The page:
Flooding kills more people than just about any weather-related hazard. Most deaths associated with floods occur either at night, or when people become trapped in automobiles that stall while driving in areas that are flooded. Floods can be divided into two general categories: flash floods and river floods. Both hold potential for causing death, injury and property destruction.
Most flash floods are caused by slow-moving thunderstorms, or thunderstorms which move over the same area one right after the other. Flash floods generally occur within a short time period after a rain event - generally 6 hours or less. For this reason they are more life threatening. Areas most susceptible to flash flooding are mountainous streams and rivers, urban areas, low-lying area, storm drains, and culverts.
This type of flood is caused by a gradual increase in water level of a river or creek. These floods occur seasonally with general rains, or with torrential rains associated with tropical storms - such as the flooding which occurred in south Georgia after Tropical storm Alberto in 1994.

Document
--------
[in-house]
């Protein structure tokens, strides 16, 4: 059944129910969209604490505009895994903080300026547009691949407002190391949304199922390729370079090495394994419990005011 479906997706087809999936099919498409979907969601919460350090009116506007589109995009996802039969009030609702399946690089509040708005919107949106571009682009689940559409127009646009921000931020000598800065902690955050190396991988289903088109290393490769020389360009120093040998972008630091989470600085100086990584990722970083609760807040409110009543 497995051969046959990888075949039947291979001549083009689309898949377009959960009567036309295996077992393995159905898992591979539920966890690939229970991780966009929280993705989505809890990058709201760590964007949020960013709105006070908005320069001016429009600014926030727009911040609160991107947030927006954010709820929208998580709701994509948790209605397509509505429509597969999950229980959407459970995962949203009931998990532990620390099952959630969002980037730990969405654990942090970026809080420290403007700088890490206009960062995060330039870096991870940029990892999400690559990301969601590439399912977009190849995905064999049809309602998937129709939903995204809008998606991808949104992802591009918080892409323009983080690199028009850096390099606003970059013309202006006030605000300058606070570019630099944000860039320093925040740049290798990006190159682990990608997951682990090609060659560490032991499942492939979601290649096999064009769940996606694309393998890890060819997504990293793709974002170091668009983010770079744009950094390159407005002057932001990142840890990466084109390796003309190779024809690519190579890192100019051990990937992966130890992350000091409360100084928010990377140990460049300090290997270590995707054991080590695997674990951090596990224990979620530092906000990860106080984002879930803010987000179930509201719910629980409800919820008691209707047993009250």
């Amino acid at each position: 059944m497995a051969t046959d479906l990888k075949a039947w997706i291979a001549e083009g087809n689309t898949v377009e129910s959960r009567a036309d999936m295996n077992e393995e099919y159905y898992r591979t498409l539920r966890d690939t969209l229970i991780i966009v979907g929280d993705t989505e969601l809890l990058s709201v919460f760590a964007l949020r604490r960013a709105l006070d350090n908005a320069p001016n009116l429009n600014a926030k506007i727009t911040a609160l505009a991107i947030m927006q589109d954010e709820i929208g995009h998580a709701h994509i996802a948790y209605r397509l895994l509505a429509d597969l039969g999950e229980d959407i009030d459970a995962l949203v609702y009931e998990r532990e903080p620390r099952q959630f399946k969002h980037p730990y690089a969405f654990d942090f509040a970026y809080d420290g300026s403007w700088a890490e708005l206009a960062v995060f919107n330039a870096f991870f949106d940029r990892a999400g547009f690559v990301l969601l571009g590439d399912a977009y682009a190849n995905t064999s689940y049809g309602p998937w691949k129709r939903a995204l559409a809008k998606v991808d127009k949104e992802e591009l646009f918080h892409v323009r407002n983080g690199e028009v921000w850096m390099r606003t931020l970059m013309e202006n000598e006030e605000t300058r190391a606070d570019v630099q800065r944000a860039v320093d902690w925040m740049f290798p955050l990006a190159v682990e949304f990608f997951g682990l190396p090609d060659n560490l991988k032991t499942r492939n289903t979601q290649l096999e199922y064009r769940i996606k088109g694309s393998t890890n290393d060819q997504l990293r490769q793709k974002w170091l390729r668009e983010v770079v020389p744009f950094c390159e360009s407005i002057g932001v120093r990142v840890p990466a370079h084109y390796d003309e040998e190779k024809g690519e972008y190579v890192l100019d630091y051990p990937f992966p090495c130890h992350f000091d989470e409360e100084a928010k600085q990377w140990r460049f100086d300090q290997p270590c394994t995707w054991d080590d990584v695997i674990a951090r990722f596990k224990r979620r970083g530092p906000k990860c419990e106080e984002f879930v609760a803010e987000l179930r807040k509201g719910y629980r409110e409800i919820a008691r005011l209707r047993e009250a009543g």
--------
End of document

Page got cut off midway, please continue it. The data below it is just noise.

The National Weather Service will issue a Flood Watch / Flash Flood Watch when conditions are detected that could result in flooding/flash flooding of a certain area. Persons in the watch area are advised to keep informed and be ready to take action if a warning is issued or flooding is observed. A River Flood Warning, or a Flash Flood Warning will be issued when flooding/flash flooding is imminent in a specific location. Persons in the warned areas are advised to take precautions immediately.
First of all, remember ...
Do not drive through flooded areas especially at night when it is harder to gauge water depth. Consider the possibility that the roadway may have collapsed due to erosion. (You won't be able to tell, if the road is covered by water. You also might drive into a washout.)
If your vehicle stalls due to water, abandon it immediately and seek higher ground. Rapidly rising water may sweep the vehicle and its occupants away.
Be familiar with the surrounding land features and be prepared to head for higher ground if necessary.
Stay tuned to NOAA Weather Radio and local radio and television for the latest statements, watches, and warnings concerning heavy rain and flash flooding.